Raising an Expressive Child
Does your child throw temper tantrums when things don’t go his way? Does he hit siblings when he is mad? Does he throw toys across the room when he is frustrated?
Kids often don’t understand how to appropriately express strong feelings like anger, frustration, or disappointment, causing them to act out.
This is totally normal, and the good news is, parents can help kids understand their emotions, express themselves in a healthy way, and even learn to cope with their feelings.
Teach Feeling Words
The biggest obstacle toddlers have when they are trying to express their feelings is the simple fact that they do not have the words to explain what is going on. When your child has worked hard to build a tower of blocks only to have it topple down over and over again, they begin to feel frustrated. Simply stating, “You are frustrated with your blocks aren’t you? Can I help?” acknowledges your child’s feelings and gives words to identify their feelings in the future.
If a sibling took his toy away and he begins to cry, acknowledge that he is sad and come up with a solution together to work it out. In the future, give your child the opportunity to express how he is feeling and listen. This will help him show his feelings through words rather than actions (like hitting or throwing a tantrum).
For an older child, ask him what he is feeling and listen to the answer without criticism. If he is having trouble coming up with words to express himself, give him a couple that you feel may fit the situation. Ask if he feels there is a better way he could handle the situation, and talk it out together.
Talk About Feelings Often
It is important to not only give your child the words to express his own feelings but to also notice and label the feelings of others. When you arrive home to a dog who greets you at the door with a wagging tail, explain that the dog is excited to see you. If he notices someone crying, talk about how they are sad and why. If your child acts out toward someone else, try to explain the feelings involved. “You were mad at your sister, and so you told her you didn’t like her anymore; that hurt her feelings and now she feels sad.” Help your child to notice the cues and body language of others, and guess their emotions. You can also play a game where you make faces at each other. First, make a happy face, then a mad face, then a sad face. As you read books, try to guess the feelings of the characters. Parents can also find many books and videos about feelings at their local library.
Model Appropriate Expression
It’s okay for kids to know that parents have feelings of sadness, excitement, frustration, and anger, just like they do. During these emotional moments, we can model a positive way of dealing with our feelings for our kids. When parents gets mad, they have the opportunity to yell or get physical, or they can calmly say they need to take a walk and excuse themselves until they can cool down. When we are frustrated with a task, let your kids know what you are feeling, and that you have decided to take a break or ask for help. Feelings of sadness are normal, and we can show kids it’s okay to feel down once in awhile. Spending time with people we care about, exercising, or doing something we enjoy is a great way to lift a mood.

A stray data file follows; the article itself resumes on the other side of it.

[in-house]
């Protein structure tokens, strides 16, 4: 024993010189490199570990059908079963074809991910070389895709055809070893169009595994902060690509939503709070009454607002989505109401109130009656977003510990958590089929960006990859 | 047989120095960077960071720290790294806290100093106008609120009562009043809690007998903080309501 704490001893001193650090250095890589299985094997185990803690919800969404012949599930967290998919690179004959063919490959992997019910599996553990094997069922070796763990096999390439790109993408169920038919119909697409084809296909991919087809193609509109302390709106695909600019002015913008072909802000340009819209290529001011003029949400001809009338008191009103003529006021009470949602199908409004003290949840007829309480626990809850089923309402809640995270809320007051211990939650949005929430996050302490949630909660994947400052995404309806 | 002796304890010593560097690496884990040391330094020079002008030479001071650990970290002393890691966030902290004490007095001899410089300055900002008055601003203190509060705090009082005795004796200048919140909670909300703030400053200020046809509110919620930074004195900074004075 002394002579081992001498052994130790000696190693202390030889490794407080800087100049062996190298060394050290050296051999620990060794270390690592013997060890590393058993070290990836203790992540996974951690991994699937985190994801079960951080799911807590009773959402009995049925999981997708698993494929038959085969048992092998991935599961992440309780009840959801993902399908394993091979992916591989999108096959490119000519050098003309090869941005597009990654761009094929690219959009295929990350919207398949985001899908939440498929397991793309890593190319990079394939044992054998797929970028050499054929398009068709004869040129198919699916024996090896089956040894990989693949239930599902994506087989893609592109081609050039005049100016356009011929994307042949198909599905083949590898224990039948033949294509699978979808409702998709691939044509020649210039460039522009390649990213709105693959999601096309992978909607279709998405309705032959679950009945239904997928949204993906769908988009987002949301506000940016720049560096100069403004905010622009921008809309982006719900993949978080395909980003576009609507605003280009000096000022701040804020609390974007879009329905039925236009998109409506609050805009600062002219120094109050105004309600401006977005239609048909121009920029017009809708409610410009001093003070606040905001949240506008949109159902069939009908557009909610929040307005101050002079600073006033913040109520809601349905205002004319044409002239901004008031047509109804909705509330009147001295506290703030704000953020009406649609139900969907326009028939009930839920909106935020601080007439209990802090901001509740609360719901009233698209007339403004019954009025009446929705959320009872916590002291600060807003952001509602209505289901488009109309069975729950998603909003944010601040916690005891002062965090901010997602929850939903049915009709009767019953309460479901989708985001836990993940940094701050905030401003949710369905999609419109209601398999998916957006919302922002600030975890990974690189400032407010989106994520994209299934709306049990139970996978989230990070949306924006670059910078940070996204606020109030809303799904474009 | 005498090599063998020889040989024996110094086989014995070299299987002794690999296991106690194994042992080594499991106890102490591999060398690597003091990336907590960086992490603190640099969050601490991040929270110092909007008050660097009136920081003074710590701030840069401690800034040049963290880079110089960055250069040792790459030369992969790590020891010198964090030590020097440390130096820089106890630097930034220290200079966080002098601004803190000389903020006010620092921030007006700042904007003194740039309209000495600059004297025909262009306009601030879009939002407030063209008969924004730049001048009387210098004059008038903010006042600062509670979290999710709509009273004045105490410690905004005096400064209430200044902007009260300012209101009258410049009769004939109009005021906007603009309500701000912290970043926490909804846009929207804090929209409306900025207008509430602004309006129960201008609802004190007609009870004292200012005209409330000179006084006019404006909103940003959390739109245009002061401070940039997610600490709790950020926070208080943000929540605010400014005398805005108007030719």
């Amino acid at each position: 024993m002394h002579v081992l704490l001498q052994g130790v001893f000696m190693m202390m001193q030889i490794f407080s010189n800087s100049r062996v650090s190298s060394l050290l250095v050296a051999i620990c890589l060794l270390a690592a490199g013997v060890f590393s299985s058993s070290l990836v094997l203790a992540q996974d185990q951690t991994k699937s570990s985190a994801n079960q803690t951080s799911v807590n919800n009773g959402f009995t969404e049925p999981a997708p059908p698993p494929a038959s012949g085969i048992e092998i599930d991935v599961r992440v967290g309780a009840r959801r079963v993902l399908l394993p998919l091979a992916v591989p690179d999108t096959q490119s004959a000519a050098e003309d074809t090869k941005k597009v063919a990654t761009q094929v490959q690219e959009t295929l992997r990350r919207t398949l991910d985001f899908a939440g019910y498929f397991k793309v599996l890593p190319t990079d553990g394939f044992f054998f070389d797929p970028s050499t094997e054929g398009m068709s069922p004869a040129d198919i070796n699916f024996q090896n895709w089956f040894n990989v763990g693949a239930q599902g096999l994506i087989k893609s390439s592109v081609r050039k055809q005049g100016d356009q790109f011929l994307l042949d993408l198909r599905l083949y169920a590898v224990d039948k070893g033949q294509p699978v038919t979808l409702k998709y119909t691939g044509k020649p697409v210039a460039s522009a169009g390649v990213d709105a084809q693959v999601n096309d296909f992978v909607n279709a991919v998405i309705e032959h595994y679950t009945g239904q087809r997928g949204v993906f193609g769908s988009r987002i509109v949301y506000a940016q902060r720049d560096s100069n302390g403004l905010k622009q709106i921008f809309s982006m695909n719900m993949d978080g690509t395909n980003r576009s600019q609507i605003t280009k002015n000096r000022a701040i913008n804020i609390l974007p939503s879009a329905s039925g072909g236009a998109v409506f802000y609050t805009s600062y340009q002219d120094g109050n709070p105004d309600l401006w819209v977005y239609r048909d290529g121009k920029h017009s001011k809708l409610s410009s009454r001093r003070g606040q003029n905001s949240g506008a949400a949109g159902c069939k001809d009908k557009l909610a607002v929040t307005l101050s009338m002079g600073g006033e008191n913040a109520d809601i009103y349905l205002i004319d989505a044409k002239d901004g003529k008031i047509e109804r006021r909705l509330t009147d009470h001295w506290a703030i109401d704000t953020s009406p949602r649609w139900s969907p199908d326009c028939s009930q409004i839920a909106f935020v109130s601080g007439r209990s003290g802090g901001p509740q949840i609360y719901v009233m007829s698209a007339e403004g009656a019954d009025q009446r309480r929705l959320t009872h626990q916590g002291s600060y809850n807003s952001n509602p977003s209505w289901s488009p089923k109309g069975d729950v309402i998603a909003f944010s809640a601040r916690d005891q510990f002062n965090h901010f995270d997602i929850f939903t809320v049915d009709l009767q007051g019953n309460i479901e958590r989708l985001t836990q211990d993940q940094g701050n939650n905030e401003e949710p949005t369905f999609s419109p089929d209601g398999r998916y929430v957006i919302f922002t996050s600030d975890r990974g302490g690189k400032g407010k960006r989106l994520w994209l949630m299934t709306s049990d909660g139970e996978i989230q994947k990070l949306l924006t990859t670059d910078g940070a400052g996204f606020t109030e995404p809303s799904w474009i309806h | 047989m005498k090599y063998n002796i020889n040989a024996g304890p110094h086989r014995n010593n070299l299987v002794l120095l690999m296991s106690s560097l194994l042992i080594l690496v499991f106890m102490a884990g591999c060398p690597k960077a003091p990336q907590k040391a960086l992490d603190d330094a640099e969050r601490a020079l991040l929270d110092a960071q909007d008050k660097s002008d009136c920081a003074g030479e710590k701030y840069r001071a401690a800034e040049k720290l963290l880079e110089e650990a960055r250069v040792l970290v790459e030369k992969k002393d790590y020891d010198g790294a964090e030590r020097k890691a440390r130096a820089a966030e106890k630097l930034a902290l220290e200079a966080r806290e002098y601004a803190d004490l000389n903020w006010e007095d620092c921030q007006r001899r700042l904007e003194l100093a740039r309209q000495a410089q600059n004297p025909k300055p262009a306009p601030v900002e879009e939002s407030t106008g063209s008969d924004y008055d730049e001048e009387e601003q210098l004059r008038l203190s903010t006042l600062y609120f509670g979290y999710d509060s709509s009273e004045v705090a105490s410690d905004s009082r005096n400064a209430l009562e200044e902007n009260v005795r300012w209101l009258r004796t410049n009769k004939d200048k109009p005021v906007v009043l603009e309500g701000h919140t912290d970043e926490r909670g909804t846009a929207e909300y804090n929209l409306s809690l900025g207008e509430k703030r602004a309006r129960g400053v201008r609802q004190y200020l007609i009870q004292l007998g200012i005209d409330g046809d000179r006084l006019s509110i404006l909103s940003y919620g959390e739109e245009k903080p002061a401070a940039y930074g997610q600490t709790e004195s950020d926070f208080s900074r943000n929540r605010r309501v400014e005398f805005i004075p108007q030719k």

Teach Appropriate Ways to Deal with Emotions
Once kids can express how they feel with words, we can help them come up with appropriate ways to express their feelings. For some kids, this may be simply talking about it. For others, they may need extra snuggles or hugs. For another child, having time to be alone to sort out his thoughts and feelings or cool down gives him the time he needs to process his emotions, so he can discuss his feelings.
When my daughter gets mad, she finds it helpful to go to her room, shut the door, and turn up the music. I often hear her singing as she looks at books, plays, or even cleans. When she joins us again, she is calmer, happier, and able to talk and interact with others calmly. My son prefers to take a walk when he is upset. The exercise and fresh air helps him settle down. Depending on the child, the current emotion, and the situation, the coping skills may look very different.
As kids begin to learn to express their feelings using words and appropriate coping skills, it is important to give them positive feedback. This will help encourage them to continue to express themselves as they mature. ■
Books About Feelings for Kids
The Angry Dragon by Michael Gordon
The Way I Feel by Janan Cain
In My Heart: A Book of Feelings by Jo Witek and Christine Roussey
I Hate Everything: A Book About Feeling Angry by Sue Graves
Stand in My Shoes: Kids Learning About Empathy by Bob Sornson
How Full is Your Bucket by Tom Rath and Mary Reckmeyer
Today I Feel Silly: And Other Moods That Make My Day by Jamie Lee Curtis and Laura Cornell
Everybody Feels Sad! by Moira Butterfield and Holly Sterling
Everybody Feels Scared! by Moira Butterfield and Holly Sterling
The Anger Volcano by Amanda Greenslade